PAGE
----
With port-a-potties and sleepovers in parks, Salem plans for deluge of eclipse visitors
Authorities predict the population in the Salem area could double with the influx of visitors for the Aug. 21 eclipse.
On Monday, city officials talked about plans to deal with the deluge of tourists, which will include letting people "sleep over" in city parks.
But authorities said they don't want people camping.
Setting campfires and parking RVs and other vehicles on the grass at parks will not be allowed. People will also be banned from camping in parking lots.
Colleen and Kevin Shinn, of Dallas, and nine of their grandkids were out enjoying the sunshine at Riverfront Park in downtown Salem on Monday.
They each live in the path of totality of the eclipse and said they plan to enjoy it from home.
"I think it's gonna be fun," said 8-year-old Jacob Briggs, one of the couple's grandchildren. "I'm gonna get to have a campout in my backyard."
But visitors won't have that luxury.
And Mike Gotterba, the emergency preparedness and communications manager for Salem's public works department, predicts between a quarter-million and a half-million people will visit the city and the surrounding area.
"We don't know what's gonna happen. We don't know exactly how many people are gonna come," said Gotterba, "but we're going to be prepared to the very best of our ability."
City leaders said at Riverfront Park a private group is planning an event the weekend before the eclipse, which will happen on a Monday. They said they'll keep 50 port-a-potties out there and the city will help keep them clean.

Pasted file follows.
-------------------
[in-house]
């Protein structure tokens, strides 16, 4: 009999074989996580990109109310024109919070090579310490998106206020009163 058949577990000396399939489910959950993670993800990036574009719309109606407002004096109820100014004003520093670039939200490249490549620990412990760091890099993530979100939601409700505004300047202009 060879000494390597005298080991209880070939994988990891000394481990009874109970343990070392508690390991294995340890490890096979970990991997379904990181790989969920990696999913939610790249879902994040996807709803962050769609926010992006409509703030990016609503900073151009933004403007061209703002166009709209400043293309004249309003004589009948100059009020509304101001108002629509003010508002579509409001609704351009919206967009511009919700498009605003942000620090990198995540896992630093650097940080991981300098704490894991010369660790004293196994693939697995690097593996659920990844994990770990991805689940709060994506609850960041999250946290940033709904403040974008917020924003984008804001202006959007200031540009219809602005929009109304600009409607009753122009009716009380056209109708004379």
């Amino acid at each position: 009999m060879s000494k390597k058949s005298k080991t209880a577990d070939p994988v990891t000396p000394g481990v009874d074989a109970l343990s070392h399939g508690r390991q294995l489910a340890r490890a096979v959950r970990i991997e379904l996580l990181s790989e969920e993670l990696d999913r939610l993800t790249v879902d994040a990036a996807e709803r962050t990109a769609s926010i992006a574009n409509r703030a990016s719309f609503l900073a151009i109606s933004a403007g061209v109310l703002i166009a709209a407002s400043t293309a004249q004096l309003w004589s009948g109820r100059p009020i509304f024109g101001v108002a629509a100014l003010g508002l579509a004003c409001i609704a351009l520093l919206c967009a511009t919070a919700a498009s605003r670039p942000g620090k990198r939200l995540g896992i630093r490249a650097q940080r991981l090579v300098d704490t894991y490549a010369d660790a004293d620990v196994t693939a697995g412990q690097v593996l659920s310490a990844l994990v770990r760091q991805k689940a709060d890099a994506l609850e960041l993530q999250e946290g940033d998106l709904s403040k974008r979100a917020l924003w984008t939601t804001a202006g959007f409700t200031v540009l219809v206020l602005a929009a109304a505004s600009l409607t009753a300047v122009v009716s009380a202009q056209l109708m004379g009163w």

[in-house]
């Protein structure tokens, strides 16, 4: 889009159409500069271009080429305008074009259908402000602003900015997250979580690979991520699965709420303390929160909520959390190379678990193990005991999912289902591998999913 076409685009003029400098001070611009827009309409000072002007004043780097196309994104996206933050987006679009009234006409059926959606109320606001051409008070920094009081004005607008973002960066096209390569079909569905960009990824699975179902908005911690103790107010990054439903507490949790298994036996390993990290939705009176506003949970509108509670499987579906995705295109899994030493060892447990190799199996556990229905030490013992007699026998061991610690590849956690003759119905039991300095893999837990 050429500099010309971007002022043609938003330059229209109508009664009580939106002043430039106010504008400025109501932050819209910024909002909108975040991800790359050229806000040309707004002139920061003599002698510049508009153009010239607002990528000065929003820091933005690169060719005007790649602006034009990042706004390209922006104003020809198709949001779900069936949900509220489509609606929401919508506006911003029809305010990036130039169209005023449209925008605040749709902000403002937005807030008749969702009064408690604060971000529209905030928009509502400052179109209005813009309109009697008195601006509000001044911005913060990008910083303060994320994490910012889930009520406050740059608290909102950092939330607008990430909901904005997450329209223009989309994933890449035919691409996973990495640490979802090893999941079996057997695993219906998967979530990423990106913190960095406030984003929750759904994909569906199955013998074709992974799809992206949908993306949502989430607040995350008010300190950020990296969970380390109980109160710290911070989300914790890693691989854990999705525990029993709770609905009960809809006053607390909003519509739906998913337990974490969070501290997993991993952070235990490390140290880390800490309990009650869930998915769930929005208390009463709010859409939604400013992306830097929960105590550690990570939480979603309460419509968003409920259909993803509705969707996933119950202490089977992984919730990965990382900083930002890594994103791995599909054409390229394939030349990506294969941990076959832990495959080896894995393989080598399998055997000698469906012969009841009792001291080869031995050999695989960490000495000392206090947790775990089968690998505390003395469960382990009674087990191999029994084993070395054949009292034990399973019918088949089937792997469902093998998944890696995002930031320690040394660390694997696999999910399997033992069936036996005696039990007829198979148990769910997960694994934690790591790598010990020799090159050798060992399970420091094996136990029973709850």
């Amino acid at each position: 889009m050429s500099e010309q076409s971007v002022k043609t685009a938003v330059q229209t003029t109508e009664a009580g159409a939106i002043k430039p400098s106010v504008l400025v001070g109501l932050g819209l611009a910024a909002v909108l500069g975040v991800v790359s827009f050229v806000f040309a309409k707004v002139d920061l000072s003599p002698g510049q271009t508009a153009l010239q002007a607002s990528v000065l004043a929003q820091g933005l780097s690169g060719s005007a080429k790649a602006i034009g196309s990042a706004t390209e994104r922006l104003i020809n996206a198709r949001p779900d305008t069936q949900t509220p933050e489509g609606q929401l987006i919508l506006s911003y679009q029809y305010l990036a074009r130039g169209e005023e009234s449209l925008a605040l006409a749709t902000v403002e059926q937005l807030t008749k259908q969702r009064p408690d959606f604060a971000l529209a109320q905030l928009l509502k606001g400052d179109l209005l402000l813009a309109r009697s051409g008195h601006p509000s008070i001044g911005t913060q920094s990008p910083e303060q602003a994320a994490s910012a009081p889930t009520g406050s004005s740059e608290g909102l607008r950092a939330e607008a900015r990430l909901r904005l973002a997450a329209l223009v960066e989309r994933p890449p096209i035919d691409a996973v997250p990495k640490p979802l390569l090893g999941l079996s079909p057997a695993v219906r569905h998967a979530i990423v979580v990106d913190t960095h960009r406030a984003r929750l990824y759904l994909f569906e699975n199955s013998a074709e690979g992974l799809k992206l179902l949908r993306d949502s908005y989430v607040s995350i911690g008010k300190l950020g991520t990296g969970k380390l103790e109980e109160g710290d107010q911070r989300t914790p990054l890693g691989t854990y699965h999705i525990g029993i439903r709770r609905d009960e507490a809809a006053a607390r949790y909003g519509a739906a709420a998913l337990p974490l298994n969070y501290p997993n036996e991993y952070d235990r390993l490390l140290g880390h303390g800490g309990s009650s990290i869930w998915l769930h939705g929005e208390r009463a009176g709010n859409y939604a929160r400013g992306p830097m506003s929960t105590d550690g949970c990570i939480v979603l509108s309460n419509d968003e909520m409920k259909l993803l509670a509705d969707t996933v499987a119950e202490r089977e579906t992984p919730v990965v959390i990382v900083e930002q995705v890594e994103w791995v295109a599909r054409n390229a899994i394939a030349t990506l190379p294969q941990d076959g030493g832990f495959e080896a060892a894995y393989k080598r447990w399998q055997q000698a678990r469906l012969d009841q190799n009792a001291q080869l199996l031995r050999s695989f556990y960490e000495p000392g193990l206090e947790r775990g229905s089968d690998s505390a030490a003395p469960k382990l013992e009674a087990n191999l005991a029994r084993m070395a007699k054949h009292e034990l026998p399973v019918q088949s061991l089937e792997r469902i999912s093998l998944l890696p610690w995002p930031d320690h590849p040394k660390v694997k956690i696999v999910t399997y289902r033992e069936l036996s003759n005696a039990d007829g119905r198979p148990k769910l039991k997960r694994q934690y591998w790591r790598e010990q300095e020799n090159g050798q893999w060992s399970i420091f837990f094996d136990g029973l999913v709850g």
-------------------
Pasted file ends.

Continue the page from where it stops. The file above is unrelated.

At other parks, two dozen extra port-a-potties will be made available and possibly more if outside groups bring them in.
"There's 13 parks that we're gonna be staffing continually through the weekend," explained Gottterba, saying people should be prepared in case stores run low on supplies. "I would plan ahead for food, water, fuel and probably most important -- know where you're gonna go. Are you gonna stay home? Or if you're gonna go to a location plan ahead, go early, stay there a little while and leave no trace when you're done."
Police said officers will be out in full force as well.
"We've canceled all future vacation requests," said Lt. Dave Okada of the Salem Police Department. "We're focusing on having as many available bodies to us that day."
The goal, authorities said, is for everyone to have a fun, safe time.
Elliott Shinn, Colleen and Kevin's 7-year-old grandson, said he's excited "because I finally get to see (my) first eclipse."
To stay safe, health officials recommend only viewing the eclipse through special glasses.
The city of Salem has set up this web page, where you can get updated in formation on eclipse preparations and conditions.